Pulled Hip Flexor
Dealing With A Pulled Hip Flexor
A pulled hip flexor can lead to a great deal of swelling and pain. It is very important that you seek medical attention immediately when symptoms initially appear to prevent worsening the injury. Only a doctor can determine the exact cause of the pain as well as the severity of the injury.
Hip flexors are the group of muscles that are found in the top, front part of your thigh and they extend into your hip. They serve the important purpose of moving your thigh forward or bringing it up toward your chest. There are a few different causes of a pulled hip flexor such as:
- Overuse – Individuals who actively participate in repetitive sports such as running, kicking or jumping are prone to these types of injuries. Repetitive movement causes the muscles or tendon to become sore and inflamed. If your injury is minor and there is no tear, rest, ice and inflammatory medication will usually take care of it. Depending on how severe the injury is, this could take several weeks to heal.
- Forceful Movements – Many sports and activities such as sprinting, soccer and baseball can cause a pulled hip flexor due to the constant start and stop movements. These actions pull quite forcefully and inflict a great deal of stress on your hip flexor. Additionally, a blow to the area is often responsible for injury as well. When an injury is due to a forceful cause, pain is generally immediate and severe and if treatment is not received right away, the tendons and muscles can tear either partially or completely. Once a tear is present, it may take months to heal and surgery may even be required.
- Hip Replacement – Individuals who suffer from a severe hip injury or hip arthritis may need to have surgery so that the hip joint can be replaced with a prosthesis. However, in some cases, residual hip flexor pain remains and may get worse when the knee is pulled toward the chest. If this happens, steroid injections may be necessary or additional surgery could be required to release pressure to the nerves or muscles in the area.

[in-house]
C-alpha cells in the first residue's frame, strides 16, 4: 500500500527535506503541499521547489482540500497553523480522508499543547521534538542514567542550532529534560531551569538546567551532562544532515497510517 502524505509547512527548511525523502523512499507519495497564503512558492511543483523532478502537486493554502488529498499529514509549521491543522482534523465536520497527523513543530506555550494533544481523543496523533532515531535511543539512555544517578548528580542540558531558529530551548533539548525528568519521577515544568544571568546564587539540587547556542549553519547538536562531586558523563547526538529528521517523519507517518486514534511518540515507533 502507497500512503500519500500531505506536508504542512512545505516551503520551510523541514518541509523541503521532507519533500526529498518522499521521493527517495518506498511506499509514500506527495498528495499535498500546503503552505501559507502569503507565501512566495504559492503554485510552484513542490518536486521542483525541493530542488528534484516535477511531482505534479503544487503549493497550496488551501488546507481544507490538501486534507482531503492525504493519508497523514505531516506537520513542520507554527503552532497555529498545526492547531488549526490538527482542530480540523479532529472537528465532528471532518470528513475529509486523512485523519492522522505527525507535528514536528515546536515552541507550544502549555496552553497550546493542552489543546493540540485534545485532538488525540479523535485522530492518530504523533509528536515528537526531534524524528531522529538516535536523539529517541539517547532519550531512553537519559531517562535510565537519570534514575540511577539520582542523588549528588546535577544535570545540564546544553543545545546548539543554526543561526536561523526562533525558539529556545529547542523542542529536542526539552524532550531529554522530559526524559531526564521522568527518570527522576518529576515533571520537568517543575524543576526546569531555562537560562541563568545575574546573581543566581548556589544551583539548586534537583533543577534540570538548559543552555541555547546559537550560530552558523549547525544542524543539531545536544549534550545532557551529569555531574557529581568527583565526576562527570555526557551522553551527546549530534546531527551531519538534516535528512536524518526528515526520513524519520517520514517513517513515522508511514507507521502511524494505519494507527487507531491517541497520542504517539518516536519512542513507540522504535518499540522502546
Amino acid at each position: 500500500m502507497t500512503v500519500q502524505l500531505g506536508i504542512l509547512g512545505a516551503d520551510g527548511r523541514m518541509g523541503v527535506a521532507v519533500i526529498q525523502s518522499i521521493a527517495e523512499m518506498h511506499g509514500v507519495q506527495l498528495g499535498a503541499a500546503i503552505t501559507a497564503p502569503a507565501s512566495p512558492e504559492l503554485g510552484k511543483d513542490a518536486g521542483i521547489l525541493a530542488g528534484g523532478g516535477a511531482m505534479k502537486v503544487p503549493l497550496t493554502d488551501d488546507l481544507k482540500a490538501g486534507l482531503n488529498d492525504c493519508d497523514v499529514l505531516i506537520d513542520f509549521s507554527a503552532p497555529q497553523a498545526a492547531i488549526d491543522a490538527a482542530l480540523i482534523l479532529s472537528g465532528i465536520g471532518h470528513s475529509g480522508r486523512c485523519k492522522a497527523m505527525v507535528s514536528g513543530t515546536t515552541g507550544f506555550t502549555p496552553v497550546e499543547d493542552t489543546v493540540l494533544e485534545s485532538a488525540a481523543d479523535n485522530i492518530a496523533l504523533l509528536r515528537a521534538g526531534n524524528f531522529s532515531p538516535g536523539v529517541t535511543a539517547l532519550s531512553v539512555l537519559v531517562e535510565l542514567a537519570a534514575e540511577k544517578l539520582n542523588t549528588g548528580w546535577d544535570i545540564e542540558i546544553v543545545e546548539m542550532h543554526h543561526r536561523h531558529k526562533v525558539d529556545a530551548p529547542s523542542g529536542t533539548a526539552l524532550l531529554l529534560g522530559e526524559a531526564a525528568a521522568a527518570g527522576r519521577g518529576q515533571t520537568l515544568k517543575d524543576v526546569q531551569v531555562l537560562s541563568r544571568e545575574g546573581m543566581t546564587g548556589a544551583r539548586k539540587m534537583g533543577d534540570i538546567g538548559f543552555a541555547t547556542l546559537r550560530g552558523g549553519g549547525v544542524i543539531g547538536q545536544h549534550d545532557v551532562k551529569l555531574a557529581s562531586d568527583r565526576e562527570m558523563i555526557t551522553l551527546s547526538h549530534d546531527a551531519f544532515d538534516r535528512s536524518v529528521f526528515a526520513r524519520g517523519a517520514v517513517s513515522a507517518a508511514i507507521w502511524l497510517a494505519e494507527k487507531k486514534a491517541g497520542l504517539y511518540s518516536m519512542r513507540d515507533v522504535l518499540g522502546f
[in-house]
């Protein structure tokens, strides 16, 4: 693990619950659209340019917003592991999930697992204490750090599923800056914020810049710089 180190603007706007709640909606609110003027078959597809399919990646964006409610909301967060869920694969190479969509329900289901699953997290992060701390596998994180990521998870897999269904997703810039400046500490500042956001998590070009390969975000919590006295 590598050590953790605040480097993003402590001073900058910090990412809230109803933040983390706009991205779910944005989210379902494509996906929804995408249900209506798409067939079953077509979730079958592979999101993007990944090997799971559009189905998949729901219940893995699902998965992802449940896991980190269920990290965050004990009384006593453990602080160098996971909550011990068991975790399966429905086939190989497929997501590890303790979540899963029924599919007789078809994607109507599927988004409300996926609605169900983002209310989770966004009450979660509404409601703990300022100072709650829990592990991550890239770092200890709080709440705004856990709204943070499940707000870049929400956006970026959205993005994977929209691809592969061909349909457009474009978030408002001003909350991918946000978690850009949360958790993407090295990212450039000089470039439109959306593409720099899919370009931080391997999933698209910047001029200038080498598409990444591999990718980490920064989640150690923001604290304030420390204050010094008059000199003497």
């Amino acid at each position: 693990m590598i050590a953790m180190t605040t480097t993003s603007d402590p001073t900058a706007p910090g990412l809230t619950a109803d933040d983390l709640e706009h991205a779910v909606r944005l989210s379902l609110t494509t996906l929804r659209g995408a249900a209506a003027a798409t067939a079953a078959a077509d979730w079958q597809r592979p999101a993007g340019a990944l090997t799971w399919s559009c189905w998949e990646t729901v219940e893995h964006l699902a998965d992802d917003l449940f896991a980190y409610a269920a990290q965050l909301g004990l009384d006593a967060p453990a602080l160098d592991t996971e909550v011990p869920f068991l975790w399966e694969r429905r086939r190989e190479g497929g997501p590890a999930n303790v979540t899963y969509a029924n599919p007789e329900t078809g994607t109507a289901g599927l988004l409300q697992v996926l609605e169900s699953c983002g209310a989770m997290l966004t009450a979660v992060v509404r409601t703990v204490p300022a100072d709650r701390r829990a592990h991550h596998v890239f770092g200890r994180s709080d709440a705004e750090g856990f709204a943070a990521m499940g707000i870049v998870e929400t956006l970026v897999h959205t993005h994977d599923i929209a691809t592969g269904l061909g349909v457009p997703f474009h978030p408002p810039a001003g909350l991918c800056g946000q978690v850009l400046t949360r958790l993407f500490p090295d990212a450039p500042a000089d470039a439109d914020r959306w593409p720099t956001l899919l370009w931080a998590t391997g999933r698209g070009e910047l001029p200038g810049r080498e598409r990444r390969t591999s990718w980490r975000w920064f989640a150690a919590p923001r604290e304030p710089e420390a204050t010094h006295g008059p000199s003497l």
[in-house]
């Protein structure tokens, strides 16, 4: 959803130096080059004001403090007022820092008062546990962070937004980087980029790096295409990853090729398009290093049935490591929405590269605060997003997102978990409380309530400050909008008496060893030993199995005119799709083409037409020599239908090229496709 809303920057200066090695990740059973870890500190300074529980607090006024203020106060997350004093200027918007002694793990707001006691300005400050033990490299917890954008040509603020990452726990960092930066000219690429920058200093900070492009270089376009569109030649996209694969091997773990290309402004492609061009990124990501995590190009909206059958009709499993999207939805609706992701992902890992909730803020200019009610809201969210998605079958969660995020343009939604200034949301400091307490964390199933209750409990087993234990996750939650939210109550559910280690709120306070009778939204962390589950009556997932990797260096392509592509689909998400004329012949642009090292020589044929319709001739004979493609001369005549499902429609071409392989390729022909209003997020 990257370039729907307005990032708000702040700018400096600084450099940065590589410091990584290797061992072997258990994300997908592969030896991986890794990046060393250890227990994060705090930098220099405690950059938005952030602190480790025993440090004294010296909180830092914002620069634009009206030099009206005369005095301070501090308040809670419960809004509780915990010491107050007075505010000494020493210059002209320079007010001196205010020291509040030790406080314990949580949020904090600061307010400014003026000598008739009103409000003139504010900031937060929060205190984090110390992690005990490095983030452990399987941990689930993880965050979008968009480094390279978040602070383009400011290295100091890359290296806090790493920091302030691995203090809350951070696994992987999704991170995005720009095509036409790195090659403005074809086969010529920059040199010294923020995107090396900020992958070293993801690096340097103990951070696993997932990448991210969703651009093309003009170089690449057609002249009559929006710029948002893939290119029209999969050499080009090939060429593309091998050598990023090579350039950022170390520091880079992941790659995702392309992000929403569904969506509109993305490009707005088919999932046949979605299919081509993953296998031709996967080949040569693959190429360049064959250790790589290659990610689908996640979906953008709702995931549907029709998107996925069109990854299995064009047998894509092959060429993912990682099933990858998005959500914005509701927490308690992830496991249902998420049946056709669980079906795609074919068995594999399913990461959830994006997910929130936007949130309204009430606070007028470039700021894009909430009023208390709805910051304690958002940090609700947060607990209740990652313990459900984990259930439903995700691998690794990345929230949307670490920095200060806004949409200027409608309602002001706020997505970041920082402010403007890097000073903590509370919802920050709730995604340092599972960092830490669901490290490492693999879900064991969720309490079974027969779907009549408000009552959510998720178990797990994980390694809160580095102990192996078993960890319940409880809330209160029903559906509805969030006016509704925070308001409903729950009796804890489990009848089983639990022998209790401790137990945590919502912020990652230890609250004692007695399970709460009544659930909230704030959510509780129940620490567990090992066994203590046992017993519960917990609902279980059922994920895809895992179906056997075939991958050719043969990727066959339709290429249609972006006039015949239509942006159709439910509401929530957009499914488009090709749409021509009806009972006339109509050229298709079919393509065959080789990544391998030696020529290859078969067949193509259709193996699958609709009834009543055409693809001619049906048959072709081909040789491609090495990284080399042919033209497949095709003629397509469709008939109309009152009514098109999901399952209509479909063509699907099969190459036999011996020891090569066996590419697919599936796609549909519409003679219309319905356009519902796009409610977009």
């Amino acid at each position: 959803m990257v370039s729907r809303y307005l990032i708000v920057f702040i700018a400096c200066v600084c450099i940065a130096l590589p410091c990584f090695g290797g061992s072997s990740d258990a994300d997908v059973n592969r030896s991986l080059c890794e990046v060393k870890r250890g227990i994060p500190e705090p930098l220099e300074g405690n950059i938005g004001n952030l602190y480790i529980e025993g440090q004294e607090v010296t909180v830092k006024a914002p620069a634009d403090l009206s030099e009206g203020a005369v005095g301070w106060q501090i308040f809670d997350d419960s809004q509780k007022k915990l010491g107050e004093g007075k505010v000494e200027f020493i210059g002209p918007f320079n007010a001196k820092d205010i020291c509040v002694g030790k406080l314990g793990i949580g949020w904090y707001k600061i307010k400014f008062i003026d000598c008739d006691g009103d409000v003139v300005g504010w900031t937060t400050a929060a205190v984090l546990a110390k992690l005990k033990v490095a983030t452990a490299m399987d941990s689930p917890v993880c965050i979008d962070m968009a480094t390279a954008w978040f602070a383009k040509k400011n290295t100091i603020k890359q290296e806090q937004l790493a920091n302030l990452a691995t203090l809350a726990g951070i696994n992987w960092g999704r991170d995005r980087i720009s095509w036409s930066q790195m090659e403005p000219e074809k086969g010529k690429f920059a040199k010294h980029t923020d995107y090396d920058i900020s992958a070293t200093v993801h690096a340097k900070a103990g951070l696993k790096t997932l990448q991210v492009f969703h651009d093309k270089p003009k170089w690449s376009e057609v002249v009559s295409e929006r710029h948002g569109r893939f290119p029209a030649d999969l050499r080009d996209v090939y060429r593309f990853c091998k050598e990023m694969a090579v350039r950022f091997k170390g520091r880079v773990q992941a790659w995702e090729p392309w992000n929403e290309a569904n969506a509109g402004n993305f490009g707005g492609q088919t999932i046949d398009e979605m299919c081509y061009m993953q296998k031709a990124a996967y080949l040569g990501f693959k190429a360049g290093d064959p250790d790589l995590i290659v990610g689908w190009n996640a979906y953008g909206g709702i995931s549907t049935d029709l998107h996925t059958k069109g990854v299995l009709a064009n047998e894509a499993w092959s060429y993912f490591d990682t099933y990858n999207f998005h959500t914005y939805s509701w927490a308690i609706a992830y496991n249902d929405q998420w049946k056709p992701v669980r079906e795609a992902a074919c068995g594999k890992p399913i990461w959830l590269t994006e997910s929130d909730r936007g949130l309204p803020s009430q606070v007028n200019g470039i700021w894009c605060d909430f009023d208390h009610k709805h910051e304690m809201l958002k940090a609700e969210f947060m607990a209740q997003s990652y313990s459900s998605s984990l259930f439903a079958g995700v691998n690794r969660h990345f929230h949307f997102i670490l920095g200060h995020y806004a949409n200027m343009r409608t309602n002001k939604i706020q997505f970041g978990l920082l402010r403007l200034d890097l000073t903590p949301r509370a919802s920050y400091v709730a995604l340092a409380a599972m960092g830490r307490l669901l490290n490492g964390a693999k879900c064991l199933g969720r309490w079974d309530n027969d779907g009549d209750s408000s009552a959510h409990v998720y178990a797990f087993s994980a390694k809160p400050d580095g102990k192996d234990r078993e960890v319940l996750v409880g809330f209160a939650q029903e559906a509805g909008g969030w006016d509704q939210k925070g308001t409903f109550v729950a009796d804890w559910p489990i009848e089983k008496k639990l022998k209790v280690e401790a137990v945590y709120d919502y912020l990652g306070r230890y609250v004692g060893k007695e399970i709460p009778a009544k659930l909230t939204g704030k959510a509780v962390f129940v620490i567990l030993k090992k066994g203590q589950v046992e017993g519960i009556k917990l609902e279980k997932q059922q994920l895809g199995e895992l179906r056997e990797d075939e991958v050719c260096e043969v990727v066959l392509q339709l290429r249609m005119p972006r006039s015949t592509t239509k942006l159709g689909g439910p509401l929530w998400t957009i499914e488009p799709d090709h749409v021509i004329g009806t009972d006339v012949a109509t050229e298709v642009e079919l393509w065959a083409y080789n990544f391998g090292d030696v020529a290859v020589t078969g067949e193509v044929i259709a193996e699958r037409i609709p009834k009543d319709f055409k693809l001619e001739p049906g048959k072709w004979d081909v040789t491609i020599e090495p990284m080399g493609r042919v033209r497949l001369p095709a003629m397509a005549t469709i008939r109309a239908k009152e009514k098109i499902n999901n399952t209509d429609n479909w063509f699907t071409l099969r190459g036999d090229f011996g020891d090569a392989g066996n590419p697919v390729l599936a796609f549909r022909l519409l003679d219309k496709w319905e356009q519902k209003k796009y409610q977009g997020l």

Kneeling Hip Flexor Stretch
To reduce your risk for a pulled hip flexor, it is imperative that you stretch the area out completely before engaging in any type of physical activity.
- Begin by kneeling with your right knee either on a carpeted surface or an exercise mat. Your left foot will be on the ground with your knee facing the sky.
- Place both of your hands on your left knee and lunge your body forward slightly so you feel a good solid stretch in your right thigh and hip.
- Hold this stretch steady for 10 seconds. Do not bounce around!
- Switch your legs so that you are kneeling on your left knee and your right foot is on the mat. Repeat the same stretch.
- If your hip flexor still feels tight, take the time to stretch both sides out again.
Standing Hip Flexor Stretch
This is a stretch that you should perform at the end of your workout. It may be tempting to just sit (or lay) down after you get done exercising but your muscles need to be stretched out and cooled down.
- Begin in a standing position with your hands placed on your hips and your feet together. Lunge your left leg back behind you and really squeeze the left side of the glutes. This will intensify the stretch. Check your alignment and make sure that you feel the stretch and your hip flexor is open.
- Reach your arms forward and clasp your fingers together at chest level. Flip your hands inside out so your palms are facing forward, drop your head and round your back.
- Hold this stretch for a minimum of 30 seconds and then return to your starting position with your feet together and hands on your hips. Switch sides and then repeat two more times on each side. If you still feel as though your hip flexors are tight, repeat again.